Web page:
The sixth annual Caribbean conference on Emergency Cardiac Care (ECC) was held at the Jolly Beach Resort October 5th to the 7th.
The two-day conference was sponsored by American University of Antigua College of Medicine, the American Heart Association, the Inter-American Heart Association, the Heart and Stroke Foundation of Barbados, Manipal University of India, WorldPoint ECC Inc, and supported by the government of Antigua and Barbuda through the Ministry of Health. International, regional and local delegates attended the conference.
Speaking on behalf of the AUA, VP of Academic Affairs & Dean and head of the local organizing committee, Dr. Peter Bell, summed up the conference’s broad objectives as to provide a scientific forum for regional health care providers, to promote the idea of emergency cardiac care and most importantly to provide a platform for professional exchange beyond the lectures and workshops. Dr. Bell opined that with networking ‘the problems you have, that you solve in your schools, in your universities, in your services in your country, will help us to solve our problems in Antigua & Barbuda.”
AUA is pleased to be a major sponsor because, he said, the conference supports the goals of the university: to promote and improve health care, not only in Antigua & Barbuda but in the region. Other benefits of the conference highlighted by Bell are the multiple medical workshops and presentations designed to improve medical knowledge of the attendees and the opportunity provided for participation in Basic Life Support (BLS), Advanced Cardiac Life Support (ACLS), and Pediatric Advanced Life Support workshops facilitated by instructors from the Mayo Clinic.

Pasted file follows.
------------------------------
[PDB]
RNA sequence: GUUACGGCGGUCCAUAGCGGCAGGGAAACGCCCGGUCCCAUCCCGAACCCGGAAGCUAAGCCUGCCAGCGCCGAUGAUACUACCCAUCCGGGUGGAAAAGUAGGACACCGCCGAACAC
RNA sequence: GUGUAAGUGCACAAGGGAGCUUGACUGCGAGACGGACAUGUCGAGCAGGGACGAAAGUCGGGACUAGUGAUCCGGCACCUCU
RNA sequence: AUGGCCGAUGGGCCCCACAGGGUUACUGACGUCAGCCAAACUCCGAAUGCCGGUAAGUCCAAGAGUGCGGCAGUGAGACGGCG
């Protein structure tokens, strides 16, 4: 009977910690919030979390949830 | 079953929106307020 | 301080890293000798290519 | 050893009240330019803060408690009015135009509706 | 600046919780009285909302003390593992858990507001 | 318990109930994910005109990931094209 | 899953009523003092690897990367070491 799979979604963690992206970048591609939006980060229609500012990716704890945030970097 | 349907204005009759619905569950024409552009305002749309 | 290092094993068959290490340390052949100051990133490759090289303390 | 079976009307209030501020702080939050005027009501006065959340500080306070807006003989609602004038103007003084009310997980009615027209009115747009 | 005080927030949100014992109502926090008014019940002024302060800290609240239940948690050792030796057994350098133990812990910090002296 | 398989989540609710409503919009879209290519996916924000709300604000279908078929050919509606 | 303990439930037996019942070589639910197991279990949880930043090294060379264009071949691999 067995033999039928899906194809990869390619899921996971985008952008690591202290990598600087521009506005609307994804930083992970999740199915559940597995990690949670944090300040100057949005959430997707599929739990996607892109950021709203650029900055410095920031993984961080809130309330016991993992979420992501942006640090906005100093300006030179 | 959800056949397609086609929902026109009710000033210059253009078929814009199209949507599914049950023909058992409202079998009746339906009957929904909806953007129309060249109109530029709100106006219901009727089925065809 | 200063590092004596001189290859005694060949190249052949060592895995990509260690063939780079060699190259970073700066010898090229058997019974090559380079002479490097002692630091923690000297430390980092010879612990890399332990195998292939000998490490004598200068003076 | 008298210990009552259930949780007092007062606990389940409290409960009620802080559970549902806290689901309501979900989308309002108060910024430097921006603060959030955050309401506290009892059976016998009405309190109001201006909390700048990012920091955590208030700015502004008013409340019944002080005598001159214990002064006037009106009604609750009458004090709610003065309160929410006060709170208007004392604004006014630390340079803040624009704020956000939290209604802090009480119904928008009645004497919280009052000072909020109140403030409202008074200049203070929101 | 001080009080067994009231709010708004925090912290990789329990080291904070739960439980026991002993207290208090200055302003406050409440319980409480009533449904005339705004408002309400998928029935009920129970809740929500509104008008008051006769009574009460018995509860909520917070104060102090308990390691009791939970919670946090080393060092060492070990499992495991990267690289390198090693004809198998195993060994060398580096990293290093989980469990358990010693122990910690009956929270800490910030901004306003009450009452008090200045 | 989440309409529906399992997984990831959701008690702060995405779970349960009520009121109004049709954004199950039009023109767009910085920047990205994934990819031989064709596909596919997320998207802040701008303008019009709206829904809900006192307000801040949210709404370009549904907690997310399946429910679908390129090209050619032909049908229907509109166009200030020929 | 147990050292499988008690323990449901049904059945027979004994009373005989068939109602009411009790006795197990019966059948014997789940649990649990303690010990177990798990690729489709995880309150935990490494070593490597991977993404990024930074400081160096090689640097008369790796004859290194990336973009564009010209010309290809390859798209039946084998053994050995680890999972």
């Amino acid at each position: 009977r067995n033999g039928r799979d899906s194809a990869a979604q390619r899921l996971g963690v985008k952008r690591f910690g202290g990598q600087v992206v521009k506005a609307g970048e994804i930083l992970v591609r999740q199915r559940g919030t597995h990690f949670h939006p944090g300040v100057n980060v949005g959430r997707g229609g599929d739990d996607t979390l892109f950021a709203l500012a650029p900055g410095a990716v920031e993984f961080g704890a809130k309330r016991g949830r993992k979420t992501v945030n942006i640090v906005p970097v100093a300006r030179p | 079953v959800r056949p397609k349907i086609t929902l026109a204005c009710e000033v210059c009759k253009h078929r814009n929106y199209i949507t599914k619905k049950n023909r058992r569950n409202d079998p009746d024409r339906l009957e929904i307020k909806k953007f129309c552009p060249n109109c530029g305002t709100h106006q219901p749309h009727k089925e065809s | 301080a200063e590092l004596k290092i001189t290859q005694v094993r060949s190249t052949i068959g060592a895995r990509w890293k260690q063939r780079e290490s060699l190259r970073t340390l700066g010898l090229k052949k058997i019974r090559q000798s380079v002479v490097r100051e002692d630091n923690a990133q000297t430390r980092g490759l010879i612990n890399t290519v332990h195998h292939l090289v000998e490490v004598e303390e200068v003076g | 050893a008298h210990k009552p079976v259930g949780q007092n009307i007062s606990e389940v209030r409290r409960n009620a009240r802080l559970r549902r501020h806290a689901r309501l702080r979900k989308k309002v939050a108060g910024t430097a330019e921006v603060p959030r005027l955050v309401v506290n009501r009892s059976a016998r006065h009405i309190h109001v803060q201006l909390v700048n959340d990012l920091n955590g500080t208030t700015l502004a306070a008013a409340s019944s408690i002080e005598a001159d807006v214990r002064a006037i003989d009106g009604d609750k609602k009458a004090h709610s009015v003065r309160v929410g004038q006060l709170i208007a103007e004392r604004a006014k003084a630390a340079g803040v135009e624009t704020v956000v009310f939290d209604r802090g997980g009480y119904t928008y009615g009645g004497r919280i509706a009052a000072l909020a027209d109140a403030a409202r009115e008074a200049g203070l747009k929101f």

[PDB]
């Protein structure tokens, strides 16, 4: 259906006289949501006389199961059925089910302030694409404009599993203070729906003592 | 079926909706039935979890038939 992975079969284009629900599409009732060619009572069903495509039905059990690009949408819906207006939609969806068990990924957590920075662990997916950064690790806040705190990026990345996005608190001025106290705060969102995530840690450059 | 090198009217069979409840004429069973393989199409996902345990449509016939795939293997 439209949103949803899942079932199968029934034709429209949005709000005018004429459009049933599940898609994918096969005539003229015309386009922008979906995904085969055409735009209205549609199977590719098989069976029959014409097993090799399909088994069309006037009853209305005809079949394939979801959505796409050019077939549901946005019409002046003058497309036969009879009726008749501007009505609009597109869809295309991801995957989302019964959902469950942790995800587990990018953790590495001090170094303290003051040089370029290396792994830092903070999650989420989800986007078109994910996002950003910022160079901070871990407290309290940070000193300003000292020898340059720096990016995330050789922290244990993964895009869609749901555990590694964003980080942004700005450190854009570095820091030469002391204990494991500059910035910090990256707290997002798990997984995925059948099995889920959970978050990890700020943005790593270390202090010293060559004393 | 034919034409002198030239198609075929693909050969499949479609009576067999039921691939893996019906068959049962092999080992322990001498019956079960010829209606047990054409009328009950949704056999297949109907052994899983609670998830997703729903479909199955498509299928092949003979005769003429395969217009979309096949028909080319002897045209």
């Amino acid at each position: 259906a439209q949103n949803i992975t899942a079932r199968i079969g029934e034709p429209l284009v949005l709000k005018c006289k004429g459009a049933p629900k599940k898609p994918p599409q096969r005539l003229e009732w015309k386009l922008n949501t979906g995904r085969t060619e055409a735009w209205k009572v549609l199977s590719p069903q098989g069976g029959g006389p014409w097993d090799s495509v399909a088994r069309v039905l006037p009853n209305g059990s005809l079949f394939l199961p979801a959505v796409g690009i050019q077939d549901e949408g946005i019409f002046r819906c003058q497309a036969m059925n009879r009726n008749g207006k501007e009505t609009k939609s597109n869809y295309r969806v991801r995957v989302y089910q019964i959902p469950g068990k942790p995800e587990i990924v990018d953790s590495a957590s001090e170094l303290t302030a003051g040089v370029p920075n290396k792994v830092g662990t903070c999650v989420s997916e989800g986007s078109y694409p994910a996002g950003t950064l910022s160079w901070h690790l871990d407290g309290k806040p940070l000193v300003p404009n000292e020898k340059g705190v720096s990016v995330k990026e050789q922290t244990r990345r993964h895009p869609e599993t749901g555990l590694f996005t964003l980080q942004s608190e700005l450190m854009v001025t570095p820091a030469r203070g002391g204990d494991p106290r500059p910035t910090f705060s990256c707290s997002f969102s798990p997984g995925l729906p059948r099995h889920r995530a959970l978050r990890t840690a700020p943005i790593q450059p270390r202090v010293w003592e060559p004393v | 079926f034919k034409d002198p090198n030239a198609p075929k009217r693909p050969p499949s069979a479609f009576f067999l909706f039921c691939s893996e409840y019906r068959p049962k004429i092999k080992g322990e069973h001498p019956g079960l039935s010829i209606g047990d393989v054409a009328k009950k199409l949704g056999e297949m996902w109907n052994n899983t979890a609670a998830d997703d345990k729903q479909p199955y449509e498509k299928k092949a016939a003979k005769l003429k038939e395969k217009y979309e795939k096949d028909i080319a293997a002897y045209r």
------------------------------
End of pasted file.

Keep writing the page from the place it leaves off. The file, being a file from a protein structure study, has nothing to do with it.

The event was an excellent training opportunity for medical (from students to consultants) and paramedical personnel in the region to be exposed to current modalities in resuscitation and advanced care of the ill. The scope of the conference ranged from basic first responder treatment and management, to in hospital protocols and procedures. The attendees included doctors, nurses, paramedics, medical, and other emergency and intensive care practitioners, who benefited not just from the conference presentations, but also the workshops and skills training.
The conference was inaugurated by Prime Minister Baldwin Spencer who told the delegates that it was extremely timely, noting that the growing problem of non-communicable diseases in the Caribbean has captured the attention of the heads of government from around the region. A specially convened summit of Heads was recently held in Trinidad to address the issue and according to the PM declarations had been made for a way forward in tackling the problem.
The PM said he hoped that through the relationship with AUA and the partnerships forged at the conference that Antigua & Barbuda could join Barbados and Trinidad & Tobago in becoming the third international emergency cardiac care training center in the Caribbean.